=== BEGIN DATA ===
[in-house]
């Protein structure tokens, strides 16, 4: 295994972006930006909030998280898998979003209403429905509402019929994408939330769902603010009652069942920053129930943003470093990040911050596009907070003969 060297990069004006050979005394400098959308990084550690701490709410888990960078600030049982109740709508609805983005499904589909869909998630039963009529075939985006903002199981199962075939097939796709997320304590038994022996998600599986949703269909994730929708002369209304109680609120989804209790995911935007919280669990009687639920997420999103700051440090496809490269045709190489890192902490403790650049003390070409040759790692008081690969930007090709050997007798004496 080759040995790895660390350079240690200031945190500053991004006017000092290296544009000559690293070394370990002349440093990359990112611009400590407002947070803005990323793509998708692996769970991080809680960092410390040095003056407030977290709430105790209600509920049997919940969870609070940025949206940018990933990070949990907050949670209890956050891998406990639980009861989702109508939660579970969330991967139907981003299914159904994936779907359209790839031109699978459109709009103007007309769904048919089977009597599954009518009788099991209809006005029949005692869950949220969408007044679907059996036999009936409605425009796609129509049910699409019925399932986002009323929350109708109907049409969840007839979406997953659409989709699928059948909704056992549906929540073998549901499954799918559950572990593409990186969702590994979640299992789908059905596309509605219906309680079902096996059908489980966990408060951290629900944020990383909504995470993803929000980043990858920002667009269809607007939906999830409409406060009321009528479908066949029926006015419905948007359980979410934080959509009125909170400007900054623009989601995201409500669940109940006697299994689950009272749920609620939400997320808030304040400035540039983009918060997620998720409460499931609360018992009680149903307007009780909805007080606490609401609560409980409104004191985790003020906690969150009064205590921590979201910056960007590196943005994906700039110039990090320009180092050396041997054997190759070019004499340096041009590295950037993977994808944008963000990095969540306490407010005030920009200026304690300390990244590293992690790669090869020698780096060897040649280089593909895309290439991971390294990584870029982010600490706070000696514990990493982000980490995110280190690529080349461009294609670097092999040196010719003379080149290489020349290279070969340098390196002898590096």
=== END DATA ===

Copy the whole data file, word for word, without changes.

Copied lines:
[in-house]
């Protein structure tokens, strides 16, 4: 295994972006930006909030998280898998979003209403429905509402019929994408939330769902603010009652069942920053129930943003470093990040911050596009907070003969 060297990069004006050979005394400098959308990084550690701490709410888990960078600030049982109740709508609805983005499904589909869909998630039963009529075939985006903002199981199962075939097939796709997320304590038994022996998600599986949703269909994730929708002369209304109680609120989804209790995911935007919280669990009687639920997420999103700051440090496809490269045709190489890192902490403790650049003390070409040759790692008081690969930007090709050997007798004496 080759040995790895660390350079240690200031945190500053991004006017000092290296544009000559690293070394370990002349440093990359990112611009400590407002947070803005990323793509998708692996769970991080809680960092410390040095003056407030977290709430105790209600509920049997919940969870609070940025949206940018990933990070949990907050949670209890956050891998406990639980009861989702109508939660579970969330991967139907981003299914159904994936779907359209790839031109699978459109709009103007007309769904048919089977009597599954009518009788099991209809006005029949005692869950949220969408007044679907059996036999009936409605425009796609129509049910699409019925399932986002009323929350109708109907049409969840007839979406997953659409989709699928059948909704056992549906929540073998549901499954799918559950572990593409990186969702590994979640299992789908059905596309509605219906309680079902096996059908489980966990408060951290629900944020990383909504995470993803929000980043990858920002667009269809607007939906999830409409406060009321009528479908066949029926006015419905948007359980979410934080959509009125909170400007900054623009989601995201409500669940109940006697299994689950009272749920609620939400997320808030304040400035540039983009918060997620998720409460499931609360018992009680149903307007009780909805007080606490609401609560409980409104004191985790003020906690969150009064205590921590979201910056960007590196943005994906700039110039990090320009180092050396041997054997190759070019004499340096041009590295950037993977994808944008963000990095969540306490407010005030920009200026304690300390990244590293992690790669090869020698780096060897040649280089593909895309290439991971390294990584870029982010600490706070000696514990990493982000980490995110280190690529080349461009294609670097092999040196010719003379080149290489020349290279070969340098390196002898590096």